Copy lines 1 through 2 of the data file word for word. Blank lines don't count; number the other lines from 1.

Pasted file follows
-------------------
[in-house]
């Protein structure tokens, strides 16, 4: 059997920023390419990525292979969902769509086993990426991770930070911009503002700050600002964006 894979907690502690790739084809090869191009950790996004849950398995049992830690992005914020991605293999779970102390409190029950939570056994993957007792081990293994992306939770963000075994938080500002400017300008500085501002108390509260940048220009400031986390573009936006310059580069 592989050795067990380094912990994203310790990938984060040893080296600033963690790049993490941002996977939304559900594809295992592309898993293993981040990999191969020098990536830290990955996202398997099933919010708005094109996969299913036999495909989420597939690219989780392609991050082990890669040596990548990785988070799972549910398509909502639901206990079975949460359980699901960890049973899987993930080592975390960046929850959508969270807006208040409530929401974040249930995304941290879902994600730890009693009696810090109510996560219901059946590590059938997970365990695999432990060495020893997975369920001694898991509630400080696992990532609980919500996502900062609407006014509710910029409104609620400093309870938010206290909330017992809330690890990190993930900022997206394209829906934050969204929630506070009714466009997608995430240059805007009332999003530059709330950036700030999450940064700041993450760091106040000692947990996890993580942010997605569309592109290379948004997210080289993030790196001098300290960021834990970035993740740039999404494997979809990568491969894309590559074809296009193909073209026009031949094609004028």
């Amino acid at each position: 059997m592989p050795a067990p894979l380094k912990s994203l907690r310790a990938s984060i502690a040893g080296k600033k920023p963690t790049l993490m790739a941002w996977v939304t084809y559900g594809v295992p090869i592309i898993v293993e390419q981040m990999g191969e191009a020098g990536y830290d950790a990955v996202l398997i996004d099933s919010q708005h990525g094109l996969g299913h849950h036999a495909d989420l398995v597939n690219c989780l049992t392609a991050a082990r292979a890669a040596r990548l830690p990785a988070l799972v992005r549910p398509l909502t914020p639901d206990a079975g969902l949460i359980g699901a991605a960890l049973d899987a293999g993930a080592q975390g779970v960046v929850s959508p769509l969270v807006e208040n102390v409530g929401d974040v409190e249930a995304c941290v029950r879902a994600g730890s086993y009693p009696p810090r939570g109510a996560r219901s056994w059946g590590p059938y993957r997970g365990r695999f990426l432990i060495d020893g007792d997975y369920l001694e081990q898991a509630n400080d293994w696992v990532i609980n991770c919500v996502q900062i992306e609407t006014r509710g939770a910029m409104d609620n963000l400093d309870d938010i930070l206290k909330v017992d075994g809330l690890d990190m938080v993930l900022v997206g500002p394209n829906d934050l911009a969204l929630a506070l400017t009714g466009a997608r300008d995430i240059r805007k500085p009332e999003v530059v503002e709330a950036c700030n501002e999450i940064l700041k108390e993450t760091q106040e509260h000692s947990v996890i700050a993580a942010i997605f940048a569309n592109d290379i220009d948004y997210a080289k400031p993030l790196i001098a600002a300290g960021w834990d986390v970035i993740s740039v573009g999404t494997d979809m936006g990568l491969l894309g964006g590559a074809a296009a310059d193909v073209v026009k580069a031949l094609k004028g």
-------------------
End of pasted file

[in-house]
């Protein structure tokens, strides 16, 4: 059997920023390419990525292979969902769509086993990426991770930070911009503002700050600002964006 894979907690502690790739084809090869191009950790996004849950398995049992830690992005914020991605293999779970102390409190029950939570056994993957007792081990293994992306939770963000075994938080500002400017300008500085501002108390509260940048220009400031986390573009936006310059580069 592989050795067990380094912990994203310790990938984060040893080296600033963690790049993490941002996977939304559900594809295992592309898993293993981040990999191969020098990536830290990955996202398997099933919010708005094109996969299913036999495909989420597939690219989780392609991050082990890669040596990548990785988070799972549910398509909502639901206990079975949460359980699901960890049973899987993930080592975390960046929850959508969270807006208040409530929401974040249930995304941290879902994600730890009693009696810090109510996560219901059946590590059938997970365990695999432990060495020893997975369920001694898991509630400080696992990532609980919500996502900062609407006014509710910029409104609620400093309870938010206290909330017992809330690890990190993930900022997206394209829906934050969204929630506070009714466009997608995430240059805007009332999003530059709330950036700030999450940064700041993450760091106040000692947990996890993580942010997605569309592109290379948004997210080289993030790196001098300290960021834990970035993740740039999404494997979809990568491969894309590559074809296009193909073209026009031949094609004028």